Here’s a question: do you or people you know openly gawk and sneer at people in wheelchairs? No? Neither do we, yet in Me Before You it seems everyone is shocked and/or appalled whenever Will shows up at anything. It feels completely over the top.

Easily the biggest thing, however, is how you view Will’s desire to end his own life. Although we’re told a few times about the pain he’s in, most of the film shows him as extremely well taken care of and living in the kind of luxury very few people enjoy. It made him a less sympathetic character, one that could even be considered selfish in some ways.

THE BONUS FEATURES

Roughly six minutes of deleted scenes highlight the limited offerings, though outside of one scene with Lou and Camilla there’s nothing of much substance in there. A quick look at adapting the novel to film features extended comments from the author. While that’s fine, the outtakes, which amounted to a two-minute gag reel, felt out of place given the substance of the film.

OVERALL

Although it’s heavy handed with its feels and falls short of fully demonstrating Will’s plight, Me Before You is a decent romance that benefits from its stunning scenery.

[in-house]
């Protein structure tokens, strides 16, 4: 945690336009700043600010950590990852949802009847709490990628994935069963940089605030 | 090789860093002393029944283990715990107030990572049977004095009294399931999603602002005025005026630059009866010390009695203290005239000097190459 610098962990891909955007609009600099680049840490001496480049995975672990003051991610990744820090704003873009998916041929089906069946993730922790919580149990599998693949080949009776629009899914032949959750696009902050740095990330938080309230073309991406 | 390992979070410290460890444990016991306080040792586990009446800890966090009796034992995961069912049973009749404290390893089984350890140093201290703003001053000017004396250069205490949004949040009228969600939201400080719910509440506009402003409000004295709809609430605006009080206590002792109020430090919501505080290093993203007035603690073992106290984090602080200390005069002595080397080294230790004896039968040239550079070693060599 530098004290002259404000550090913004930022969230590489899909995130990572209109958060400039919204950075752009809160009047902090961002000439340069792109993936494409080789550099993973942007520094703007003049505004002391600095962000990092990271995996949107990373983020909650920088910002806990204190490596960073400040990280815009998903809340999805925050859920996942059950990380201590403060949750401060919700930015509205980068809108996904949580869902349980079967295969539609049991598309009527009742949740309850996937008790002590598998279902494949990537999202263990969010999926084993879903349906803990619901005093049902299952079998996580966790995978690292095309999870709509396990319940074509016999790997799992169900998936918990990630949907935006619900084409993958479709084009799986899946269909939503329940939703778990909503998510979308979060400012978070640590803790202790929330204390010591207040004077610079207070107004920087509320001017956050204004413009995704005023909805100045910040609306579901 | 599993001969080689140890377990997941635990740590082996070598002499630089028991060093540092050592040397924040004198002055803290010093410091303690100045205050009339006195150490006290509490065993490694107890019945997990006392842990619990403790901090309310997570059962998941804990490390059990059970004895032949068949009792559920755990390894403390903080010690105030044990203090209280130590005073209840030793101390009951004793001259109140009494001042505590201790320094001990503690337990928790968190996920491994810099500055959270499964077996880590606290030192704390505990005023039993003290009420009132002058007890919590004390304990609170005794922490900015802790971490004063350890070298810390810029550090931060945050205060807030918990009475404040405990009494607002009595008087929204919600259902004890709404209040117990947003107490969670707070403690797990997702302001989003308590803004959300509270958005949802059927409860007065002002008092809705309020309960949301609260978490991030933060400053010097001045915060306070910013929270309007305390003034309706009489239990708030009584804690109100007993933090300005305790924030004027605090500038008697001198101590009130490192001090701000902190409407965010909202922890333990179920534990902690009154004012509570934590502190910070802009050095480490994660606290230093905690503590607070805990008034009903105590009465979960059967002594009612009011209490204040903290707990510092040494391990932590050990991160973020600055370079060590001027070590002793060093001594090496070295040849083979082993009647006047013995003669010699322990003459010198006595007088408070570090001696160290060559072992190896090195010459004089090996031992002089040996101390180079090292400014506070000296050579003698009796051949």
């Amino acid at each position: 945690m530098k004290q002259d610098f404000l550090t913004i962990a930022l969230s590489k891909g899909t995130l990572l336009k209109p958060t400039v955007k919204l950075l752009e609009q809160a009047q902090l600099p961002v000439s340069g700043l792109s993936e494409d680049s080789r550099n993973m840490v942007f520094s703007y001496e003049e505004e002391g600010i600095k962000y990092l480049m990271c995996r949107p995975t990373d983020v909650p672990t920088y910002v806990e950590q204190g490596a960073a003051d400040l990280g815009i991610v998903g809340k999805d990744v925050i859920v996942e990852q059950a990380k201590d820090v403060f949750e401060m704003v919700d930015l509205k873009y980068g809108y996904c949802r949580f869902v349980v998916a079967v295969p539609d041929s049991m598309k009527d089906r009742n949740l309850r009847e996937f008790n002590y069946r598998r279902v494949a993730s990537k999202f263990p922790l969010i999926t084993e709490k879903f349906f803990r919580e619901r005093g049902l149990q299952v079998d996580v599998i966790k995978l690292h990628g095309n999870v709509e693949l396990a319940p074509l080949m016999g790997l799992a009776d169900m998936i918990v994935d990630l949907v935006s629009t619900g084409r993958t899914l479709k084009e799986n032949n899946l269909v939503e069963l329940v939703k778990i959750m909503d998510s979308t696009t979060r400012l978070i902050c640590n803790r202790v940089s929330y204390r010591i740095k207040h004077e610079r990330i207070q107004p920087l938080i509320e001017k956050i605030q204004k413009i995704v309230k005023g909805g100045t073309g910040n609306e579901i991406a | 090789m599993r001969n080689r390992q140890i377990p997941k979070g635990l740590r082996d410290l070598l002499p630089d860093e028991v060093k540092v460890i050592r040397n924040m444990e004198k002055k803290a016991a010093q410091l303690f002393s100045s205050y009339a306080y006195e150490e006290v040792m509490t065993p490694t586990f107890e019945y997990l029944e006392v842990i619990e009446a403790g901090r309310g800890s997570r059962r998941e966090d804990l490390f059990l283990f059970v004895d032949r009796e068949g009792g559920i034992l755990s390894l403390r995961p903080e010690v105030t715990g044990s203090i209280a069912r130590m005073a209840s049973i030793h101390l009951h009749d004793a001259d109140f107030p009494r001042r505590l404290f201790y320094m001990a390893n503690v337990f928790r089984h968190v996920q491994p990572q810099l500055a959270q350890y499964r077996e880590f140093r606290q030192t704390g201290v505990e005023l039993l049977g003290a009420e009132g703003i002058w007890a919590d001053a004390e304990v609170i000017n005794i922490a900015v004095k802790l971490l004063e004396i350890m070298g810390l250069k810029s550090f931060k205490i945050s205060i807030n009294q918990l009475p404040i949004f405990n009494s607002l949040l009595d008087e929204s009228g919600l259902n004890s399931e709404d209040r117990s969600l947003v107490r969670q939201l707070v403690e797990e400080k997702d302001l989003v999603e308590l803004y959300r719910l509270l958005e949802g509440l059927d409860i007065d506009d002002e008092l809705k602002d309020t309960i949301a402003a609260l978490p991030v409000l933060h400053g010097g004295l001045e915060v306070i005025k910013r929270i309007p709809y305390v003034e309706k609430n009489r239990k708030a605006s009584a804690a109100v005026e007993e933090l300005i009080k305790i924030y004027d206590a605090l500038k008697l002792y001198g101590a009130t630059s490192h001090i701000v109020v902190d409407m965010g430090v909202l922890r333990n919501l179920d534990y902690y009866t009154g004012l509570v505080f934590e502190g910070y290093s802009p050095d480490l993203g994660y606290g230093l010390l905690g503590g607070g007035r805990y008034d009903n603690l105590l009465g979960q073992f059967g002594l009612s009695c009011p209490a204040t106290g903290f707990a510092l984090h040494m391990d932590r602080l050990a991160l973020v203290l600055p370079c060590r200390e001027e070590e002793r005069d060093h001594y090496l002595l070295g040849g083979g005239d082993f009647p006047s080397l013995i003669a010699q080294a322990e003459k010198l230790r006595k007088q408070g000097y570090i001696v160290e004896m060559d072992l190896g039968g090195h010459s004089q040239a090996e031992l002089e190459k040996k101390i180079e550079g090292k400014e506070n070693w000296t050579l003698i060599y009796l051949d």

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Blu-ray Review: Ratchet & Clank

August 23, 2016 | by Herija Green | Comments Comments Off
Chairman Drek (Paul Giamatti), leader of the Blarg, has constructed a “Deplanetizer” with the assistance of the evil Dr. Nefarious. The weapon has the power to destroy entire planets, which Drek then takes pieces of to reassemble into a perfect world. It’s a dire threat, and the galaxy’s peacekeeping Rangers feel the need to add another member to help combat it.
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Video Game Review: Hitman: Episode 4

August 22, 2016 | by Herija Green | Comments Comments Off
Staying at the Himmapan are a pair of unsavory characters: Jordan Cross, acclaimed Indie rock singer and son of billionaire Thomas Cross, and Ken Morgan, the family’s attorney. Whatever thread has been holding previous episodes together is ostensibly absent here, as it’s made clear this is a private contract taken out by the family of Hannah Highmoore, the alleged murder victim of Jordan — a crime that was covered up by Morgan.
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Blu-ray Review: The Nice Guys

August 22, 2016 | by Herija Green | Comments (0)
Despite being a comedy, The Nice Guys also tells an interesting story. The mystery contains multiple layers along with a few twists and turns, creating enough ambiguity along the way that you’re not quite sure where it’s going until the end. This is helped by some smartly written dialogue as Black walks a fine line between laughs and serious moments.
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Video Game Review: Bound

August 18, 2016 | by Herija Green | Comments Comments Off
Presentation is where Bound does its best work, creating a truly surreal world that shifts and undulates as you dance across it. I’ve reviewed hundreds of games, and I can’t think of one that comes all that close to matching what’s offered up here — Bound is modern art mixed with ballet.